But did he do it?


God only knows. Or maybe a good Savannah psychic. 



The infamous Bonaventure Cemetery will always be remembered as the spot to drink a stiff martini at the grave of Conrad Aiken. For more on that story (and others) visit my Two Tears in a Bucket post. Or read Midnight in the Garden of Good and Evil. (if you haven't done so already)









They say the Wilmington River, flowing through the above photo, was the inspiration for the song Moon River. Johnny Mercer is just one of the famous residents at Bonaventure. 

I didn't feel any spirits at Bonaventure, (I didn't even have a martini) but they say that certain angelic or demonic sculptures come alive at night. Besides that, some Savannahians say that the angular granite faces of certain sculptures change their facial expression to a smile or even a ferocious scowl -  as the mood strikes. Either way, the hanging moss, balmy breezes and beautiful historic granite markers are sure to leave a smile on your face. 

For more spooky Halloween fun, visit The Chorus of the Crows I re-posted a couple old favorites: Two Feathered Floozies and my tour of the creepy Sand Hill Cemetery

Happy Halloween! 

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Monday, October 23, 2017

Savannah, Georgia: Part 2 (the spooky part)


The Kehoe House (and trolley)

Following the Civil War, business boomed for William Kehoe. Soon after, he built this beautiful brick mansion for his wife and 10 children. Unfortunately, after a mysterious disaster in one of the many chimneys, the Kehoe's were left with only 8 children. 

These days, guests of the bed and breakfast (which doesn't allow children) might hear the whispering of playful youngsters in the bowels of night. Some (lucky?) guests, have been startled awake in the night by the gentle strokes from tiny fingers. Of course, the home's haunted history probably wasn't improved by the fact that it was a funeral home for much of the 1900's.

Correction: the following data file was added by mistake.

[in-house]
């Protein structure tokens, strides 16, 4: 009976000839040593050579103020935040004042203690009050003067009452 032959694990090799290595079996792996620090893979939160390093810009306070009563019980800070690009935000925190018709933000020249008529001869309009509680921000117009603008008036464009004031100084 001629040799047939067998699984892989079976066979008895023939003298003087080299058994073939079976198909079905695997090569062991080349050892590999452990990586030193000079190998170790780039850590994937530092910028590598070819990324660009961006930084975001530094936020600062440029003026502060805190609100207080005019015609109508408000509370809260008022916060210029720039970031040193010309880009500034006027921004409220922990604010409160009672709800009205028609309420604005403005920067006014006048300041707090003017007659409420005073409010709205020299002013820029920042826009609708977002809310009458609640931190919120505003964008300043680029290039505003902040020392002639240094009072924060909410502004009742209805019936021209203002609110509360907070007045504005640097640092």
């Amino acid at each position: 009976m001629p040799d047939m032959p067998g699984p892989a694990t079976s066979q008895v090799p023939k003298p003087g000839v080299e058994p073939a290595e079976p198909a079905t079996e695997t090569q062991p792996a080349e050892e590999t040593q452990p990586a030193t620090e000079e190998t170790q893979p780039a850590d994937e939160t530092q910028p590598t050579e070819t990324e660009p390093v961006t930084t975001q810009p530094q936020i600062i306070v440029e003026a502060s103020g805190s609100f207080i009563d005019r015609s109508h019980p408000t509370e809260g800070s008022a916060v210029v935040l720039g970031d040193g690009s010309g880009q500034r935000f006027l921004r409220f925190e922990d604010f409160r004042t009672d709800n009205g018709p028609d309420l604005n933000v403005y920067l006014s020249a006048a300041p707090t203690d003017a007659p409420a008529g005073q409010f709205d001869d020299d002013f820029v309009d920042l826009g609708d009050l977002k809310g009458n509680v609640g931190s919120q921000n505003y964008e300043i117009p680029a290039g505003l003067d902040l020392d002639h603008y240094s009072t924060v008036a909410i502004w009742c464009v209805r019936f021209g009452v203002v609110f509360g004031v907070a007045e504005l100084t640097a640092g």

A ghost walk?


The resident flute guy of Johnson square. (He's very much alive)




Guess what was discovered in the backyard of this hotel? 
Human remains. 

During the civil war, the hotel was utilized as a hospital for union soldiers. Local experts decided that the remains were most likely the digits, arms and legs of those unlucky fellows. Now, guests of the hotel report sightings of dismembered ghouls in the black of night. Creepier still, are the mysterious nurses who are on midnight mission to check the pulses of certain guests - after all, the nurses need to find out if you are sleeping or perhaps...dead.  




Amputation... I mean, ice cream anyone? 
The famous Leopold's. 


Skeleton keys to the city. 




We stopped by this pink beauty for an estate sale. (the resident must have passed on to you know where)



This slab of granite is the memorial for Indian leader Tomochichi. The local knowledge that the Indian leader passed on to the founder of Savannah, James Oglethorpe, was crucial for the early survival of the colony. You can find the rock in Wright Square - which was the location of the first female hanging. It is said that the ghost of Alice Riley still roams the square looking for her baby. 

She was pregnant before she was hanged. 






The bloodiest hour of the Revolutionary war happened in Madison Square. This statue is a memorial to Sergeant Jasper (see below) Now, this square is considered the most haunted place in Savannah - as disimbodied moans, growls and curses are often heard in the night. 









The unfortunate history of the Owens -Thomas House includes 350 slaves. The walls of the slave quarters seen beyond the courtyard still harbor original "haint" blue paint. The indigo hued color was thought to ward off spirits.  (I guess spirits can't cross over water) 




Ghost busters?





Now, for my favorite kind of Savannah activity - the imbibing of spirits (whiskey) in Johnson square.  

Cheers!